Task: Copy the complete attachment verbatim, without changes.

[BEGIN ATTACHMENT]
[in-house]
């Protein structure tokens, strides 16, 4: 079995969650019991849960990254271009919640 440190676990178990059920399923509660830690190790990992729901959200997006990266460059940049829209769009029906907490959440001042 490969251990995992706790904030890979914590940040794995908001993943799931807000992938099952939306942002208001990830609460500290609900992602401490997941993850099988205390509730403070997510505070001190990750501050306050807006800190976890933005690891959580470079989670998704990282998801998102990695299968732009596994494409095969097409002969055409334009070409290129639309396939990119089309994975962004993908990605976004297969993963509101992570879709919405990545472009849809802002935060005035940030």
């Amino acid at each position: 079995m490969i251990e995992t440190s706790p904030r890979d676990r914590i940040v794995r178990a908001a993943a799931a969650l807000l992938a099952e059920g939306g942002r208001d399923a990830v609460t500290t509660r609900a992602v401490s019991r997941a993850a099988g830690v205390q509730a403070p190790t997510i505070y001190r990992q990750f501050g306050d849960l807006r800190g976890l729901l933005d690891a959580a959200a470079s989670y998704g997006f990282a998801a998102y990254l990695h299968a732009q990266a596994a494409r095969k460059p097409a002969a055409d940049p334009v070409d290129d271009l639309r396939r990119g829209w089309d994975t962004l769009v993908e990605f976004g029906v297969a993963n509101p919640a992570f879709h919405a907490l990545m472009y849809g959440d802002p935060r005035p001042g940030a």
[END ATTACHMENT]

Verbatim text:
[in-house]
């Protein structure tokens, strides 16, 4: 079995969650019991849960990254271009919640 440190676990178990059920399923509660830690190790990992729901959200997006990266460059940049829209769009029906907490959440001042 490969251990995992706790904030890979914590940040794995908001993943799931807000992938099952939306942002208001990830609460500290609900992602401490997941993850099988205390509730403070997510505070001190990750501050306050807006800190976890933005690891959580470079989670998704990282998801998102990695299968732009596994494409095969097409002969055409334009070409290129639309396939990119089309994975962004993908990605976004297969993963509101992570879709919405990545472009849809802002935060005035940030």
């Amino acid at each position: 079995m490969i251990e995992t440190s706790p904030r890979d676990r914590i940040v794995r178990a908001a993943a799931a969650l807000l992938a099952e059920g939306g942002r208001d399923a990830v609460t500290t509660r609900a992602v401490s019991r997941a993850a099988g830690v205390q509730a403070p190790t997510i505070y001190r990992q990750f501050g306050d849960l807006r800190g976890l729901l933005d690891a959580a959200a470079s989670y998704g997006f990282a998801a998102y990254l990695h299968a732009q990266a596994a494409r095969k460059p097409a002969a055409d940049p334009v070409d290129d271009l639309r396939r990119g829209w089309d994975t962004l769009v993908e990605f976004g029906v297969a993963n509101p919640a992570f879709h919405a907490l990545m472009y849809g959440d802002p935060r005035p001042g940030a």